“It’s not surprising that the contenders are dominated by mid-caps,” says Darius McDermott, managing director of Chelsea Financial Services. “In recent years, mid-caps have been the hottest area of the market, and these two managers have taken full advantage.”

Gavin Haynes, managing director of Whitechurch Securities, praises Simon Haines, fund manager of Threadneedle UK Mid 250. “He has outperformed the index comfortably over the past three years and the fund has been one of the best in the very large UK All Companies sector,” he says.

UK Smaller Companies Sector

(Fund management group)
Old Mutual
Fund manager Daniel Nickols
Contact 0808 100 2715
Minimum investment £1,000
Initial charge 4%
Total expense ratio 1.92%
Return on £1,000 over five years £1,910.81 (91.08%)
Lipper preservation rating (5=best, 1=worst) Leader*
Lipper consistency rating Leader*
Highly commended Marlborough Special Situations
Commended Investec UK Smaller Companies, Standard Life Investment UK Smaller Companies, M&G Smaller Companies

If you want to spice up your portfolio but still remain within UK shores, you could consider the UK Smaller Companies sector.

Funds in this category invest at least 80% of their assets in the UK equities of companies that form the bottom 10% by market capitalisation (the market value of a quoted company calculated by multiplying the share price by the number of shares), which means selecting the right stocks is even more important.

Of all the UK sectors, the Smaller Companies has undoubtedly fared the worst, with average negative growth of -11.78% over three years – not a major surprise as smaller companies tend to fare the worst in a downturn. However, with greater risk comes the potential for greater reward and the average smaller companies fund has grown by 81.21% in seven years.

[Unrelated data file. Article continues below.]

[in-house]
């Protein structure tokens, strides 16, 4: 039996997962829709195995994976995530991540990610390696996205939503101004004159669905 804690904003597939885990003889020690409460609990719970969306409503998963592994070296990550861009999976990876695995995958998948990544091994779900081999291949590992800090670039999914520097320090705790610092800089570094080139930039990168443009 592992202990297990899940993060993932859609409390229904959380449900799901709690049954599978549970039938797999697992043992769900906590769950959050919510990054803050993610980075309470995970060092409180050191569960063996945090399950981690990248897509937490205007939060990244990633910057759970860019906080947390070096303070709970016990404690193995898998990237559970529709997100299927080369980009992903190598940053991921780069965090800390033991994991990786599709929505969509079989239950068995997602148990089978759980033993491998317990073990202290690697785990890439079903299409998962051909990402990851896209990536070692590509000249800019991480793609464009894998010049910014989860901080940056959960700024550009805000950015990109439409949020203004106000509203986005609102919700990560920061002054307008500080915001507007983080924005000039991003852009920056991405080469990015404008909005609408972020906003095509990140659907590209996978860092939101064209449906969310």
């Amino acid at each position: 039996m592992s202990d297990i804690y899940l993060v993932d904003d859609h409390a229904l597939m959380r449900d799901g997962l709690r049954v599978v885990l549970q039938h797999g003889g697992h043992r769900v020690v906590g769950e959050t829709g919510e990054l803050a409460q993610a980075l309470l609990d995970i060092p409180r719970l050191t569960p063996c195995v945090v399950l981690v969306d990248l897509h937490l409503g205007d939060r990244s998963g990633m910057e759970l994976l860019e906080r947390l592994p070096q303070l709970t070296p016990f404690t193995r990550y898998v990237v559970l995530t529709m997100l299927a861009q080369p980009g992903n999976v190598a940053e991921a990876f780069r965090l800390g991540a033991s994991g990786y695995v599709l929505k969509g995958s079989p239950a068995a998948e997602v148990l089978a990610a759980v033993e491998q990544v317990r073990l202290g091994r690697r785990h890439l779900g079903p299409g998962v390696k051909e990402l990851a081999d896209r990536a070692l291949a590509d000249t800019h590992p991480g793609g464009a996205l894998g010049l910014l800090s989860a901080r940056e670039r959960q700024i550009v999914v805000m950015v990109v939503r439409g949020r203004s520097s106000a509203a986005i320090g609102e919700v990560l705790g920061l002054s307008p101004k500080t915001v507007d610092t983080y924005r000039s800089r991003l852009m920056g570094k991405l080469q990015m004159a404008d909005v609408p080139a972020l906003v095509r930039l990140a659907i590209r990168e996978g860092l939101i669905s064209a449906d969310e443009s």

Last year’s winner, Old Mutual UK Select Smaller Companies, once again comes out on top, followed by Marlborough Special Situations. Alan Smith, managing director of Capital Asset Management, attributes the winning fund’s success to its overweighting in oil and gas producers.

“These industries have been the beneficiaries of global reflation and, with the emerging markets recovery, have helped the fund deliver strong comparative returns,” he says.

However, Smith is also impressed by runner-up Marlborough Special Situations: “This fund is one of the most enduring in its sector.”

UK Equity Income

(Fund management group)
Schroders Investment Management
Fund manager Ian Lance & Nick Purves
Contact 0800 718 777
Minimum investment £1,000
Initial charge 5.25%
Total expense ratio 1.66%
Return on £1,000 over five years £1,517 (51.72%)
Lipper preservation rating (5=best, 1=worst) Leader*
Lipper consistency rating Leader*
Highly commended St James’s Place Equity Income
Commended Invesco Perpetual High Income, CF Walker Crips Equity Income, Invesco Perpetual Income